Niels Schrader, co-head of BA Graphic Design and MA Non-Linear Narrative, looked at what happens when the resources needed to create, share and store our daily output of 2,5 quintillion bytes of so-called ‘virtual’ data encroach on the physical environment. In his project, Schrader used online tools such as Google Earth and published online media in combination with site immersion and visual analysis, to reveal the hidden aspects of a selection of data centres in the Netherlands. Through his research, Schrader provides us with a means to understand and reflect on the impacts and implications of what he terms ‘digital pollution’.
Rosa te Velde, a design historian and designer who teaches in the Research & Discourse programme and a theory tutor fo rBA Interior Architecture & Furniture Design at KABK, explored in her project how fiction might be used as a strategy and research method to disrupt design history. In her lecture 'Making Design Weird Again' she inhabited the perspective of a fictional anthropologist from the future in order to expose Eurocentric and colonial biases in the production of design history. Through these measures, te Velde sought to challenge a range of design history tropes such as the linear timeline, canon, ideas of Western development and progress as well as notions of humanity, issues of individual authorship, appropriation and the dominance of the visual, and to create space for critique.
Donald Weber, a photographer who teaches in the BA Photography and MA Photography & Society programmes at KABK, researched how the convergence of airspace and dataspace is radically changing the production of worldviews. In Geographies of Power Weber appropriated satellite imagery from Google Earth to explore how airborne machines manufacture and condition the spaces of a securitized and surveilled society, arguing for the importance of making the hidden indices of (drone) power intelligible, vivid, palpable and contestable. Using this method of counter-reconnaissance, based on French philosopher Gilles Deleuze’s inversion of surveillance into ‘counter-veillance’, where he sought to turn the prison inside out and ‘watch the watchers’, Weber allows us to see drone infrastructure not just as a geopolitical agent, but an infrastructure and ecosystem that encloses life itself.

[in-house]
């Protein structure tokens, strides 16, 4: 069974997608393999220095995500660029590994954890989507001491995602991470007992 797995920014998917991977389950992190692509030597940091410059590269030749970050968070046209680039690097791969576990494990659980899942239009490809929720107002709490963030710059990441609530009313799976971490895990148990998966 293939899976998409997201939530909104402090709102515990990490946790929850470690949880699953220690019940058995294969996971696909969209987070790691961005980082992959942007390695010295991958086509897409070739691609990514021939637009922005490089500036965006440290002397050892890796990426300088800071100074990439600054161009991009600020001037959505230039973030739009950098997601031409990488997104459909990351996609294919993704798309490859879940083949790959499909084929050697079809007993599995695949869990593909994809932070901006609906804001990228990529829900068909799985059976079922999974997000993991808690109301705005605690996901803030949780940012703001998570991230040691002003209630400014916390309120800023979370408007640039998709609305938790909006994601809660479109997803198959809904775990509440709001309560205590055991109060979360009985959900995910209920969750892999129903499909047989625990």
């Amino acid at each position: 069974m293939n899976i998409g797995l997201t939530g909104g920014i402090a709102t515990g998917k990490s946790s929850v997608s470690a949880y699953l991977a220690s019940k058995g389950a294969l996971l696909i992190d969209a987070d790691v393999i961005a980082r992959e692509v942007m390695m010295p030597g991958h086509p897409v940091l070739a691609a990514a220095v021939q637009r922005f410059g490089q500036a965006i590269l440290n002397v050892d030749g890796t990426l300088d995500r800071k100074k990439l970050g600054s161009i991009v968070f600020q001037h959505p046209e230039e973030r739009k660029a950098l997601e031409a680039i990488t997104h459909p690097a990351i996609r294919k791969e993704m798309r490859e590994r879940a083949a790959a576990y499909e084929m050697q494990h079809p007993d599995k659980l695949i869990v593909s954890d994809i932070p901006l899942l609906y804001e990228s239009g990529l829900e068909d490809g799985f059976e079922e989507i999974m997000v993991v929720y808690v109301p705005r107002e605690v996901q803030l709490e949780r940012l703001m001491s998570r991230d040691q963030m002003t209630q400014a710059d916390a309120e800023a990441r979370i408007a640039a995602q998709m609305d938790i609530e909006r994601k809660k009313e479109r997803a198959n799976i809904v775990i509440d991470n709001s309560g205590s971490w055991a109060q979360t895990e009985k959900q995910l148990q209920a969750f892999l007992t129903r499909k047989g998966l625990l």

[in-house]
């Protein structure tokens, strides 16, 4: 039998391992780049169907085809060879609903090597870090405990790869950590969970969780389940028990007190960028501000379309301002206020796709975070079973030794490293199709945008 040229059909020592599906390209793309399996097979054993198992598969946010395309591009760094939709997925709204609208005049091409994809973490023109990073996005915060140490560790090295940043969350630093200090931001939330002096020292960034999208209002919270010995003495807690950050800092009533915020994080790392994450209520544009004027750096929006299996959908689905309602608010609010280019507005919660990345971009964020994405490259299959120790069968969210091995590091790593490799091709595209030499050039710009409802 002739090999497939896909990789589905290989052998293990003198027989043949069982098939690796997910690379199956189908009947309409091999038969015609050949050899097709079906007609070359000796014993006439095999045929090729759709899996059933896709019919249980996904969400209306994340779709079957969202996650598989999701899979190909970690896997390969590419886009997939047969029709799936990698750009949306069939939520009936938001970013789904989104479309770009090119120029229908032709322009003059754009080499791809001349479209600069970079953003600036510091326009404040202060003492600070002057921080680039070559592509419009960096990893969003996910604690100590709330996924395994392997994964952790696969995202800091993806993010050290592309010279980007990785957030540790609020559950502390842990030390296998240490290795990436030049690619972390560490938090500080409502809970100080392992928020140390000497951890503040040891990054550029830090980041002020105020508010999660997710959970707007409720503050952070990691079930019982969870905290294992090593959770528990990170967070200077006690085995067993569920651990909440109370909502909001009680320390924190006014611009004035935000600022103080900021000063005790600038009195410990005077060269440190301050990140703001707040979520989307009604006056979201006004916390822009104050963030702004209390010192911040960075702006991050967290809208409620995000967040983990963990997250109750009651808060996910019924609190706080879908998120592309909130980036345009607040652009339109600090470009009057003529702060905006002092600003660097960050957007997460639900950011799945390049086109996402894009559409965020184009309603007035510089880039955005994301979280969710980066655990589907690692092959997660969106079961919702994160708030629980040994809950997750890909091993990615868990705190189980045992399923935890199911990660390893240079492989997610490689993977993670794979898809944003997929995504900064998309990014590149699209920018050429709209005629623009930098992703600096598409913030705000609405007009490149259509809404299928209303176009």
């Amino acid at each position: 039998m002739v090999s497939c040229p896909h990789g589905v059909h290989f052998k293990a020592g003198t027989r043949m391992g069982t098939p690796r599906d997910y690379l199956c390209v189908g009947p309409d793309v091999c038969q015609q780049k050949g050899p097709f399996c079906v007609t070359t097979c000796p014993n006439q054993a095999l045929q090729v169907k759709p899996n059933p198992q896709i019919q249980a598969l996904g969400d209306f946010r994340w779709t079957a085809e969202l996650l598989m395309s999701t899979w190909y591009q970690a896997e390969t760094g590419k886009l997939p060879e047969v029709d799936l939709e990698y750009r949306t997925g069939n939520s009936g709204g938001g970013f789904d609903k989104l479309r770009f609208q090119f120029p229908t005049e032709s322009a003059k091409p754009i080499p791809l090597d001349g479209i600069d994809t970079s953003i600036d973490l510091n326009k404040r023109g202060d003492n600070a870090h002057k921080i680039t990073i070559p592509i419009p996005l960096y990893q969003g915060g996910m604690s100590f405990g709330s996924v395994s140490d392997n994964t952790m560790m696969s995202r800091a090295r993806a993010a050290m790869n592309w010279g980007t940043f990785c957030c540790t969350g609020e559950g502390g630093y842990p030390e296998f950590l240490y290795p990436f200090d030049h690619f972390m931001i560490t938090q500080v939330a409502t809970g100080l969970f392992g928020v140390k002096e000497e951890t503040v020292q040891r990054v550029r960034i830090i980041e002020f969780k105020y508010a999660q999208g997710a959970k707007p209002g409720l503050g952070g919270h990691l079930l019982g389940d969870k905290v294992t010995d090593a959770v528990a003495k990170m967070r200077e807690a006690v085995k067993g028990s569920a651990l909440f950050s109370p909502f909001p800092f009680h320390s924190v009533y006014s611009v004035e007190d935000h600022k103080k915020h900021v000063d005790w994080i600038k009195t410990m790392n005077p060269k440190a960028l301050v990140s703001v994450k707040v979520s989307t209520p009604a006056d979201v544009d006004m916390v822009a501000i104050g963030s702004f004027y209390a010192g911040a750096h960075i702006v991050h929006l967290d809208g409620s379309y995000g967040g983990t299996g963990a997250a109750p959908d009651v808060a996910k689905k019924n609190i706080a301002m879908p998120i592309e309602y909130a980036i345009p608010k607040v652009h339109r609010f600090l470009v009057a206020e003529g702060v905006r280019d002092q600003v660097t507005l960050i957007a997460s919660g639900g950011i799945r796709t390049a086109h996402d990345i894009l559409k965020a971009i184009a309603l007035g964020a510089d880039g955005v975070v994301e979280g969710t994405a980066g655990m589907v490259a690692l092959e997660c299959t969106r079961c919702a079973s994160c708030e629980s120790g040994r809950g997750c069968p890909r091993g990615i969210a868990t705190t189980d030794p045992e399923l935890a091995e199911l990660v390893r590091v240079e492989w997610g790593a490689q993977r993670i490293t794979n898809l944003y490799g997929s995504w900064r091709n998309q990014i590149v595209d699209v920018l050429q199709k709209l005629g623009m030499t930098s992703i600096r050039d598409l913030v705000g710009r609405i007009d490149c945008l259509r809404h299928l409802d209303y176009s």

When we met as a group to reflect back on the year’s work, I put some questions to the researchers:
What changed for you during the process of working on your research project whether in terms of what you thought research was or in the way you conducted it? What is different for you now?
RB: I had a lot of reading to do in order to grasp the discourse in the relationship between art and ecological crisis. So, for me it was like cramming a two-year graduate school programme into one year. As an artist I am constantly doing research – in the sense of exploring places, materials, themes and everything that goes into making a work. But that is quite different from academic research. I am looking forward to continuing to figure out how to meld together those two approaches.
Rosa, we saw your project change a lot over the course of the year. Did your views on research also change?
RtV: I started my education as a designer before entering a university environment, which is where I started to write. I feel that through this Research Group, I went back to a more designerly, less academic, and free way of working and it was really liberating for me. I feel that I have found the trick to making research in different ways.
NS: I am not a writer such as Rosa, so my needs are different; but I also learned that my confidence also comes from doing visual research and approaching it in a very different way than anyone else would probably do it. The Research Group gave us the opportunity to sit down and really take the time to figure these things out. For me there was a very clear moment where I thought ‘I think I can actually do things again’.